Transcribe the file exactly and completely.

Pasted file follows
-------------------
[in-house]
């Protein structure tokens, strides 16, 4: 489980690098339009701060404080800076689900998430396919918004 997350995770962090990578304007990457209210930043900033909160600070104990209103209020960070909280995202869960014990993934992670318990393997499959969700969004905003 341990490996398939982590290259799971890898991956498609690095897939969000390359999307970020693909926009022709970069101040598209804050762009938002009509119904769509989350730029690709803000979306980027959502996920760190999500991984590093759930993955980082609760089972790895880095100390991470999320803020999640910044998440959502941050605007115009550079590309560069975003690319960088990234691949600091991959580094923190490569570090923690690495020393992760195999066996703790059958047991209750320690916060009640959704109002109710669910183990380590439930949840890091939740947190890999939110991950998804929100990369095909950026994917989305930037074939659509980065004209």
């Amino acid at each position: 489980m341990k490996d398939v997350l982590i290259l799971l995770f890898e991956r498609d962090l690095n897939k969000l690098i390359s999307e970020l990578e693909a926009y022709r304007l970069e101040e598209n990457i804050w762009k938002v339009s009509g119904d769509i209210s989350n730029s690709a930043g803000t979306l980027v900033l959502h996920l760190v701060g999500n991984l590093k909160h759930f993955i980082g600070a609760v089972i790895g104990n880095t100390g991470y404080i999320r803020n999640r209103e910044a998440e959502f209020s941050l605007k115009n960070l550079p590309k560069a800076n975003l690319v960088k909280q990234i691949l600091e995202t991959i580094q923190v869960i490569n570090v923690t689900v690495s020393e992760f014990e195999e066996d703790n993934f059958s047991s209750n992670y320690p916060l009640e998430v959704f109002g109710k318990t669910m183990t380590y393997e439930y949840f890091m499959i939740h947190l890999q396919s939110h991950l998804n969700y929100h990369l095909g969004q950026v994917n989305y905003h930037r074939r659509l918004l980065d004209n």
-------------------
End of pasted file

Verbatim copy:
[in-house]
């Protein structure tokens, strides 16, 4: 489980690098339009701060404080800076689900998430396919918004 997350995770962090990578304007990457209210930043900033909160600070104990209103209020960070909280995202869960014990993934992670318990393997499959969700969004905003 341990490996398939982590290259799971890898991956498609690095897939969000390359999307970020693909926009022709970069101040598209804050762009938002009509119904769509989350730029690709803000979306980027959502996920760190999500991984590093759930993955980082609760089972790895880095100390991470999320803020999640910044998440959502941050605007115009550079590309560069975003690319960088990234691949600091991959580094923190490569570090923690690495020393992760195999066996703790059958047991209750320690916060009640959704109002109710669910183990380590439930949840890091939740947190890999939110991950998804929100990369095909950026994917989305930037074939659509980065004209």
């Amino acid at each position: 489980m341990k490996d398939v997350l982590i290259l799971l995770f890898e991956r498609d962090l690095n897939k969000l690098i390359s999307e970020l990578e693909a926009y022709r304007l970069e101040e598209n990457i804050w762009k938002v339009s009509g119904d769509i209210s989350n730029s690709a930043g803000t979306l980027v900033l959502h996920l760190v701060g999500n991984l590093k909160h759930f993955i980082g600070a609760v089972i790895g104990n880095t100390g991470y404080i999320r803020n999640r209103e910044a998440e959502f209020s941050l605007k115009n960070l550079p590309k560069a800076n975003l690319v960088k909280q990234i691949l600091e995202t991959i580094q923190v869960i490569n570090v923690t689900v690495s020393e992760f014990e195999e066996d703790n993934f059958s047991s209750n992670y320690p916060l009640e998430v959704f109002g109710k318990t669910m183990t380590y393997e439930y949840f890091m499959i939740h947190l890999q396919s939110h991950l998804n969700y929100h990369l095909g969004q950026v994917n989305y905003h930037r074939r659509l918004l980065d004209n």